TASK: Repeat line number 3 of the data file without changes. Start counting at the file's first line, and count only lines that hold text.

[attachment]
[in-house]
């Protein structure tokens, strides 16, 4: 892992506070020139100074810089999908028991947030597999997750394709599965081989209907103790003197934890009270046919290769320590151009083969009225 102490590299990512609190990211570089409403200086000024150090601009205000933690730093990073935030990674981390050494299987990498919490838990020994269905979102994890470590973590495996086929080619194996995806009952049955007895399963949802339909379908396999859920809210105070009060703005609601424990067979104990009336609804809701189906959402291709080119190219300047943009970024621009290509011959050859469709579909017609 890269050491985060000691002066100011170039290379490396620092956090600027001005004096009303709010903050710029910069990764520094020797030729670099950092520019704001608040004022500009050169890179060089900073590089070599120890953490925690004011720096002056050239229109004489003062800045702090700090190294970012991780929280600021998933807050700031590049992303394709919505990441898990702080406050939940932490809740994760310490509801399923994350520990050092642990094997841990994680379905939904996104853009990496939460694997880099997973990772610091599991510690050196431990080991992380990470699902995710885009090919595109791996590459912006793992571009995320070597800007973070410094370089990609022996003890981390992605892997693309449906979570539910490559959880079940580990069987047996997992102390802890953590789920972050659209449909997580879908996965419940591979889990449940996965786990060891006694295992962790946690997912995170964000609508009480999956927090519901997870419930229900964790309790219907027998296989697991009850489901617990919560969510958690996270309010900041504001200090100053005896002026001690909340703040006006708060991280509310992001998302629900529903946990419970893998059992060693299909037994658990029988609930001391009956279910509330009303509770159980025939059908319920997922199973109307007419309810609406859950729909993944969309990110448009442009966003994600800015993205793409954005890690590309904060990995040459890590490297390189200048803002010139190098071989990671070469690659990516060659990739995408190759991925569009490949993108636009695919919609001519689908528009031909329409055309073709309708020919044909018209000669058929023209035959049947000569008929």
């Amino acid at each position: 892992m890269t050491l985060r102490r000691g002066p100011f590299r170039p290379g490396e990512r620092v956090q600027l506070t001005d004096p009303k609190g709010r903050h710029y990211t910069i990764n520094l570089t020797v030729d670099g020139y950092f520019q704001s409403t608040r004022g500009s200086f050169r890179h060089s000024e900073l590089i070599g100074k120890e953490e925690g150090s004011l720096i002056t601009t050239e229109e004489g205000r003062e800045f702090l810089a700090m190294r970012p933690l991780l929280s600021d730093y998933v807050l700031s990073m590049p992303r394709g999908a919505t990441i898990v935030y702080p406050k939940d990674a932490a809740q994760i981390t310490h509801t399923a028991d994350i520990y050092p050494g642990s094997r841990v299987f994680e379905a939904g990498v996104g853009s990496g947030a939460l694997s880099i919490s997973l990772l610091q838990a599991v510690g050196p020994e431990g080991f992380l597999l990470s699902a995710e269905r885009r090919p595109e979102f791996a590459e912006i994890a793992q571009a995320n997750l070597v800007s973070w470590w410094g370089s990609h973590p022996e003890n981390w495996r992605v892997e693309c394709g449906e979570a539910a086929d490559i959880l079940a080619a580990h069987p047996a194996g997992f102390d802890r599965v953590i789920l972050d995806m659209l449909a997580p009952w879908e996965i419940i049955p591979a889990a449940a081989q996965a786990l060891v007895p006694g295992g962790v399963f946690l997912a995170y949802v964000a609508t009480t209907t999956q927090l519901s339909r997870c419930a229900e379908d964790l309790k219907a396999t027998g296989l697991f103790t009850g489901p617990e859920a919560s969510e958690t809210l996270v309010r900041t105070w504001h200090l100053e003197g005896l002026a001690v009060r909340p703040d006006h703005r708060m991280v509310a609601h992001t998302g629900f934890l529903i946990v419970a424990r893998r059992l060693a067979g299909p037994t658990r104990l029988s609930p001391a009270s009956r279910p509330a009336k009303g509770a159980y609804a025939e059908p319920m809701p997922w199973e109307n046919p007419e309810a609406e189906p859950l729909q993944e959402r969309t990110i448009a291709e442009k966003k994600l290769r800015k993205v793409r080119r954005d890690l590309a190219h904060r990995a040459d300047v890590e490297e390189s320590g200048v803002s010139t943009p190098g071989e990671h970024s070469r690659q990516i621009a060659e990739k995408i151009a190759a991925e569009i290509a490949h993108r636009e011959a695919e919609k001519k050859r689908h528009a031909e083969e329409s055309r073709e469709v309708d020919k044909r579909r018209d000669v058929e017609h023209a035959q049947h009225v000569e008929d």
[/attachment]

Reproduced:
């Amino acid at each position: 892992m890269t050491l985060r102490r000691g002066p100011f590299r170039p290379g490396e990512r620092v956090q600027l506070t001005d004096p009303k609190g709010r903050h710029y990211t910069i990764n520094l570089t020797v030729d670099g020139y950092f520019q704001s409403t608040r004022g500009s200086f050169r890179h060089s000024e900073l590089i070599g100074k120890e953490e925690g150090s004011l720096i002056t601009t050239e229109e004489g205000r003062e800045f702090l810089a700090m190294r970012p933690l991780l929280s600021d730093y998933v807050l700031s990073m590049p992303r394709g999908a919505t990441i898990v935030y702080p406050k939940d990674a932490a809740q994760i981390t310490h509801t399923a028991d994350i520990y050092p050494g642990s094997r841990v299987f994680e379905a939904g990498v996104g853009s990496g947030a939460l694997s880099i919490s997973l990772l610091q838990a599991v510690g050196p020994e431990g080991f992380l597999l990470s699902a995710e269905r885009r090919p595109e979102f791996a590459e912006i994890a793992q571009a995320n997750l070597v800007s973070w470590w410094g370089s990609h973590p022996e003890n981390w495996r992605v892997e693309c394709g449906e979570a539910a086929d490559i959880l079940a080619a580990h069987p047996a194996g997992f102390d802890r599965v953590i789920l972050d995806m659209l449909a997580p009952w879908e996965i419940i049955p591979a889990a449940a081989q996965a786990l060891v007895p006694g295992g962790v399963f946690l997912a995170y949802v964000a609508t009480t209907t999956q927090l519901s339909r997870c419930a229900e379908d964790l309790k219907a396999t027998g296989l697991f103790t009850g489901p617990e859920a919560s969510e958690t809210l996270v309010r900041t105070w504001h200090l100053e003197g005896l002026a001690v009060r909340p703040d006006h703005r708060m991280v509310a609601h992001t998302g629900f934890l529903i946990v419970a424990r893998r059992l060693a067979g299909p037994t658990r104990l029988s609930p001391a009270s009956r279910p509330a009336k009303g509770a159980y609804a025939e059908p319920m809701p997922w199973e109307n046919p007419e309810a609406e189906p859950l729909q993944e959402r969309t990110i448009a291709e442009k966003k994600l290769r800015k993205v793409r080119r954005d890690l590309a190219h904060r990995a040459d300047v890590e490297e390189s320590g200048v803002s010139t943009p190098g071989e990671h970024s070469r690659q990516i621009a060659e990739k995408i151009a190759a991925e569009i290509a490949h993108r636009e011959a695919e919609k001519k050859r689908h528009a031909e083969e329409s055309r073709e469709v309708d020919k044909r579909r018209d000669v058929e017609h023209a035959q049947h009225v000569e008929d």